Throughout history, Africa has been ravaged by drought and famine, both of which have essentially become integral parts of everyday living on the continent. Harvests have been ruined and people and livestock have been left without food and water. But drought alone is not why Africans suffer regularly from famine and widespread malnutrition.
Most African countries are not self-sufficient in terms of food and rely heavily on imports as well as having the income to pay for them. Other factors at work include armed conflict, corruption and the mismanagement of food supplies, climate change, environmental degradation and trade policies that are detrimental to agricultural production. Not to mention the long-term economic effects of HIV.
Food security has been a major problem in Africa, and the continent has always been considered one of the richest in the world in terms of natural resources. But despite its natural wealth and the massive aid flow to the region, it is still shockingly poor. Nearly half of the population in Africa is undernourished and more than 30 percent of children under the age of five suffer from acute malnutrition. Experts have contended that the aforementioned factors have worked together to bring about deadly periods of starvation and stagnation in Africa in the face of seemingly growing economies in some countries.
UN figures show that over the past 30 years, several developing countries have reduced the percentage of undernourished in the population from 37% to 18%. East and South Asia, where there have been massive increases in agricultural production and significant economic growth, have reduced the figure from 43% to 13%. In Sub-Saharan Africa, the percentage of undernourished is more today than it was 35 years ago.
It is true that famine and starvation have long stalked the Hone of Africa. The most well-known crisis occurred in Ethiopia in 1984-85 which claimed the lives of hundreds of thousands. Today, the continent faces one of the most devastating famines that has ever occurred. Although signs of the drought were apparent since last year, donor countries including the United States, Canada, Britain and those in Europe, have reacted very slowly in providing aid to help prevent the crisis.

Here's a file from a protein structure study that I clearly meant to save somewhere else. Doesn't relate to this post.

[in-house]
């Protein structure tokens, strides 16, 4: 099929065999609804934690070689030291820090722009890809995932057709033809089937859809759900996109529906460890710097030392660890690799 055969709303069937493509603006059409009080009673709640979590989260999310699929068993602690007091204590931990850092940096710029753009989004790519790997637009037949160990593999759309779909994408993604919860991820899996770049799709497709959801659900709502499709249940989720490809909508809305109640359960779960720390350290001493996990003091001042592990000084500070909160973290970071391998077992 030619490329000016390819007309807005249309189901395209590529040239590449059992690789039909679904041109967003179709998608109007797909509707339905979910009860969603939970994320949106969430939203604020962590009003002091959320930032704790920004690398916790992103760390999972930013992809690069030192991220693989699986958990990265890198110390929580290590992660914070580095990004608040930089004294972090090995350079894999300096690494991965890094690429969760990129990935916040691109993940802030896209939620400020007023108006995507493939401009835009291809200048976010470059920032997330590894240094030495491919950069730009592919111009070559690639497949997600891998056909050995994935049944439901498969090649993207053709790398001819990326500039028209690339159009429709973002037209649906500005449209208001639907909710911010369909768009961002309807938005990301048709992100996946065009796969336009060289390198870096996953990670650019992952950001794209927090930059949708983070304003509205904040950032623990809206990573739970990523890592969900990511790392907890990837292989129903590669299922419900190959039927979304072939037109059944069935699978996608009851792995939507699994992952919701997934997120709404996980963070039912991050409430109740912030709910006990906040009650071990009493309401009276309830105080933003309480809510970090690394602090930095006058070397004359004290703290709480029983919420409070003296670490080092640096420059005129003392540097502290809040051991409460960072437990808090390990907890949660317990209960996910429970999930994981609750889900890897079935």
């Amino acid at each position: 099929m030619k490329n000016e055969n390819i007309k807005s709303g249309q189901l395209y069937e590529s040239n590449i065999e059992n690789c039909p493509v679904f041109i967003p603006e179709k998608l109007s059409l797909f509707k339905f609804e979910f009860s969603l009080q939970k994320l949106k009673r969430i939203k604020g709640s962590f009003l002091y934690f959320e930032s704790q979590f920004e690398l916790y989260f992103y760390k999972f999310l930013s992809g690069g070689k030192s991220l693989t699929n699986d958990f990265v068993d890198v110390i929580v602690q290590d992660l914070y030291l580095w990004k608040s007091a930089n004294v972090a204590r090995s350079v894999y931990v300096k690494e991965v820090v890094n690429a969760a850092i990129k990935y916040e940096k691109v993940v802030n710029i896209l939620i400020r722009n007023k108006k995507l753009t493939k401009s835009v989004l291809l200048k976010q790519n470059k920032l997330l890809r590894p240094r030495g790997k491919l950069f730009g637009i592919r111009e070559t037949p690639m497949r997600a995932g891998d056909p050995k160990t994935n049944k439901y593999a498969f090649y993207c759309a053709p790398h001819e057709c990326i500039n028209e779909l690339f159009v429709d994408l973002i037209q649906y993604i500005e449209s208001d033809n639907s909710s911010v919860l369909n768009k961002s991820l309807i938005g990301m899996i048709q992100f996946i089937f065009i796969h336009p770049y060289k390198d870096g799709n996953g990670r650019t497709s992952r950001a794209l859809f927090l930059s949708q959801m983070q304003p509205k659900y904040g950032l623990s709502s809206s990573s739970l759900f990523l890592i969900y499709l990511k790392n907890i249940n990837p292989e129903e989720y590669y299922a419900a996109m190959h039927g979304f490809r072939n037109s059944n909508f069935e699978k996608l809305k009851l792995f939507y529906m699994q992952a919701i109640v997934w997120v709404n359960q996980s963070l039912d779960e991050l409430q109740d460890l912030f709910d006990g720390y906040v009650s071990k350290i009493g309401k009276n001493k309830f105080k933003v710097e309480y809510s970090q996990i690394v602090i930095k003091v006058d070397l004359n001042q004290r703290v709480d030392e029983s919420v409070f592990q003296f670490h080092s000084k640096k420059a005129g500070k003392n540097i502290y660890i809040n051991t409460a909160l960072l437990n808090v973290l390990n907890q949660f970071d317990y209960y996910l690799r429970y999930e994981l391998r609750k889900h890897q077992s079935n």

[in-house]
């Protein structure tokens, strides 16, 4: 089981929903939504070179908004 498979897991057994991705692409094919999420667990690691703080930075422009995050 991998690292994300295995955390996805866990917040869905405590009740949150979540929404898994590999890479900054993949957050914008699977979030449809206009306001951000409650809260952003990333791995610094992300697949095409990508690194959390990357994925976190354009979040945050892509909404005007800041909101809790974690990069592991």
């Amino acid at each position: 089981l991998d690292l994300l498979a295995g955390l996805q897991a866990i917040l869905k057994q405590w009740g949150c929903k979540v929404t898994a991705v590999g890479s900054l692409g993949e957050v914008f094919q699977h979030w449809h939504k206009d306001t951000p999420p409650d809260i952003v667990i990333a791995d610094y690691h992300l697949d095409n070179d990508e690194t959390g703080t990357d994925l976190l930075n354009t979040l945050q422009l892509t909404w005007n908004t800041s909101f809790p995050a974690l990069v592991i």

Currently, the disaster is unfolding in South Sudan, Somalia, Northeast Nigeria and Yemen, the poorest Arab nation in the world. The UN has stated that it has been the largest humanitarian crisis with more than 20 million people at risk of starvation or death since the body was founded in 1945.It has been due to a deadly combination of drought, political unrest, poverty and the thousands fleeing from conflicts to neighbouring countries. More than seventy percent of those currently facing starvation and death are children.
Despite warnings by the UN of an impending crisis in Africa last July, donor countries are just waking up to the most serious global crisis of the last 30 years.Lulled into thinking that Ethiopia in 1985 was the last of the large-scale famines to affect many millions in Africa, has resulted in slow pledges of support from donor countries.
Millions of children’s lives are hanging in the balance in South Sudan, Yemen, Nigeria and Somalia. Without a major infusion of money and food, they are at imminent risk of dying from hunger and starvation. Millions more will become stunted by severe malnutrition and will be too weak to attend school.
The situation has reached a deadly tipping point and is projected to worsen over the next six months unless there is a major response of food and money from the donor countries. Urgent action is needed to prevent a catastrophe. The time to act is now.
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